People, including myself, must constantly be honest with themselves and be more earnest in their training. Soke often says to people, “play”. This is said for many reasons. It is important not to take this to literally. If we do, we are thinking like children. Soke isn’t teaching children. He is teaching adults. We have to think deeply about things and train with conviction.
Many years ago I was told he was very serious and earnest about training. Nagato Sensei said that when he began, that he would copy down all of the techniques Soke performed at every class and then study them. He said after a period of time this was something that became not necessary and he followed Sokes instructions about no taking notes and also asking questions. He himself explains that once he stopped asking questions, he recieved the answers.
Training is about being honest with yourself. It’s about coming to terms with your shortcomings and having the courage to persevere and train to filter out your weak points. If you cannot endure, then budo is not for you. Soke recently stated that everyone must take responsibility for themselves and the training. We must realise that we could be injured or even killed. If we cannot accept this, well, the door of the dojo is left open for many reasons. People are free. Soke hit me quite hard on the asagasumi kyusho. I fell and people gasped at the impact. He asked me to reiterate what I have just written for those present when I stood back up.
Budo is about life. However, I feel that budo by many is misunderstood as something beyond what it is.Budo is about killing and using weapons to survive. If you cannot develop the mentality to kill, then you are not able to truly understand budo. People move through movements and kneel lightly on peoples heads to control them. They put a knife to their training partners throat. They hit him on the head with a hanbo. They stab with a knife into the floating ribs. I feel that many are not in the mindset to truly be able to perform these movements or the thousands of variants in a real situation with real weapons. If we don’t train with the mentality for war, then when it comes to a time when we are required to use the skills we have been studying, we will fail.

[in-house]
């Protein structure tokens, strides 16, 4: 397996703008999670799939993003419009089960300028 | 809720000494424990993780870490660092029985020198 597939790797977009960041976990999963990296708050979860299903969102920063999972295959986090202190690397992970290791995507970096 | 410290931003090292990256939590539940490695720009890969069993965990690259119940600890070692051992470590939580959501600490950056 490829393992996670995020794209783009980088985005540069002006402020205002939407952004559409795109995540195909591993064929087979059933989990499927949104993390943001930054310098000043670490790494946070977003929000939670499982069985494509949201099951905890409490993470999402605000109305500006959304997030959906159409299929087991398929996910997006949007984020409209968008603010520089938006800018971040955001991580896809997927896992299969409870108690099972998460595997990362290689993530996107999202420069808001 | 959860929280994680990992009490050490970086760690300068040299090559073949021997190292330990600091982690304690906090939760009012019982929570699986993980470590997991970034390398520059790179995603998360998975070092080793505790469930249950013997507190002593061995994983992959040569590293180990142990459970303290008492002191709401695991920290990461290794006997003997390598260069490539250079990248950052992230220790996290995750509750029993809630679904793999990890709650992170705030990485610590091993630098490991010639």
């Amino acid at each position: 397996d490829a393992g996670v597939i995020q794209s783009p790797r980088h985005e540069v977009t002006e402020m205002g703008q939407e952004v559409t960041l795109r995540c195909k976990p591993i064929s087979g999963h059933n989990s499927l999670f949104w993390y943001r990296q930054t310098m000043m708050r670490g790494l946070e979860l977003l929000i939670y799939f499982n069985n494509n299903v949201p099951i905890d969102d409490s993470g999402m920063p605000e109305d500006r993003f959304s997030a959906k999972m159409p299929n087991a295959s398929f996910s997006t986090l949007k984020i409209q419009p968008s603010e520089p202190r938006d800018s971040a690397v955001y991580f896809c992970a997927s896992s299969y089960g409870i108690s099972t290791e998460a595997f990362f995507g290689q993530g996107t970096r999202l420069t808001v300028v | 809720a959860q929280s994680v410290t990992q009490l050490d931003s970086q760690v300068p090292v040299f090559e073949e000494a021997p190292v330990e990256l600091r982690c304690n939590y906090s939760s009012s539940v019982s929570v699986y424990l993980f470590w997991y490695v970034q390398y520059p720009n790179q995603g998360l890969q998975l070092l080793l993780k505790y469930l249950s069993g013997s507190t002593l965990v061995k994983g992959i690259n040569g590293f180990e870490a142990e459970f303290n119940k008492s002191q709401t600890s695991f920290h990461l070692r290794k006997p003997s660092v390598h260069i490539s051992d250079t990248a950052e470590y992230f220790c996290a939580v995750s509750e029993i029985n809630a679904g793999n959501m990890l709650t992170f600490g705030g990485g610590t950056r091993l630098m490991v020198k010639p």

Budo is about developing the spirit,technique and body together ( shin-gi-tai-ichi). If these three hearts are fully understood and mastered, then the man of budo can come to realise Kanjin Kaname, and do what is necessary maintain life. We have to foster the spirit of a budoka. It is important to understand “yu i ga doku son“. This implies that we must develop the self before we can truly assist others. Therefore, the budoka must have a righteous heart and train single mindedly toward gaining true mastery of the self in order to fully care for his family, his land and country.
Budo is something we must “give our life too” or ” die for“. Reading between the lines is important here. It’s the feeling of Sutemi. Self discovery is true discovery, only after we have understood sutemi.
Therefore, keep going, trust the questions and feeling from your subconscious and move knowing that living is but a series of changes or experiences giving us the chance to fully appreciate nature,the art of living and the way of budo.